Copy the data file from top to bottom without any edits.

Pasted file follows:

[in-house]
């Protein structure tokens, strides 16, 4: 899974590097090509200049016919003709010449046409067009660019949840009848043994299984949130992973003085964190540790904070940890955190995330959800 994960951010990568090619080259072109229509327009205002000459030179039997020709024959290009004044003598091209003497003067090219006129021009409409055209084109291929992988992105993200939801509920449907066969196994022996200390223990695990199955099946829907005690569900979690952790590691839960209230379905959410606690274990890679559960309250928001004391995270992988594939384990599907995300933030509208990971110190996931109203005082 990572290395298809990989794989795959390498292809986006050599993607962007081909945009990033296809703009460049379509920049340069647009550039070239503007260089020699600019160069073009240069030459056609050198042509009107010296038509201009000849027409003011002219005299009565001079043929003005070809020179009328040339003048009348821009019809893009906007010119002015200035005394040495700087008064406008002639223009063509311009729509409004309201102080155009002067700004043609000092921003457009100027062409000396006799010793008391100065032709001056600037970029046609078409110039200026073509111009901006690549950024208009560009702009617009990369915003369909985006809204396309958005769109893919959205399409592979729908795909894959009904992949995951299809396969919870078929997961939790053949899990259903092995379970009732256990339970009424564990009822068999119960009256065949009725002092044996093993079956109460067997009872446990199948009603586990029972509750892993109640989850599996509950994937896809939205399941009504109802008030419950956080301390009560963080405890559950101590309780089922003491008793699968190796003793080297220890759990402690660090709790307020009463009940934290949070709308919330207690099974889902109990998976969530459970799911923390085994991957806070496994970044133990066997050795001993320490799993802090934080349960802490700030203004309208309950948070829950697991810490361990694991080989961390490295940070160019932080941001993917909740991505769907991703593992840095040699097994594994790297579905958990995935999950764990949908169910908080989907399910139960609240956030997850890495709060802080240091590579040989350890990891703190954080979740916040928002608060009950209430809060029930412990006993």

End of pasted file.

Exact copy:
[in-house]
């Protein structure tokens, strides 16, 4: 899974590097090509200049016919003709010449046409067009660019949840009848043994299984949130992973003085964190540790904070940890955190995330959800 994960951010990568090619080259072109229509327009205002000459030179039997020709024959290009004044003598091209003497003067090219006129021009409409055209084109291929992988992105993200939801509920449907066969196994022996200390223990695990199955099946829907005690569900979690952790590691839960209230379905959410606690274990890679559960309250928001004391995270992988594939384990599907995300933030509208990971110190996931109203005082 990572290395298809990989794989795959390498292809986006050599993607962007081909945009990033296809703009460049379509920049340069647009550039070239503007260089020699600019160069073009240069030459056609050198042509009107010296038509201009000849027409003011002219005299009565001079043929003005070809020179009328040339003048009348821009019809893009906007010119002015200035005394040495700087008064406008002639223009063509311009729509409004309201102080155009002067700004043609000092921003457009100027062409000396006799010793008391100065032709001056600037970029046609078409110039200026073509111009901006690549950024208009560009702009617009990369915003369909985006809204396309958005769109893919959205399409592979729908795909894959009904992949995951299809396969919870078929997961939790053949899990259903092995379970009732256990339970009424564990009822068999119960009256065949009725002092044996093993079956109460067997009872446990199948009603586990029972509750892993109640989850599996509950994937896809939205399941009504109802008030419950956080301390009560963080405890559950101590309780089922003491008793699968190796003793080297220890759990402690660090709790307020009463009940934290949070709308919330207690099974889902109990998976969530459970799911923390085994991957806070496994970044133990066997050795001993320490799993802090934080349960802490700030203004309208309950948070829950697991810490361990694991080989961390490295940070160019932080941001993917909740991505769907991703593992840095040699097994594994790297579905958990995935999950764990949908169910908080989907399910139960609240956030997850890495709060802080240091590579040989350890990891703190954080979740916040928002608060009950209430809060029930412990006993």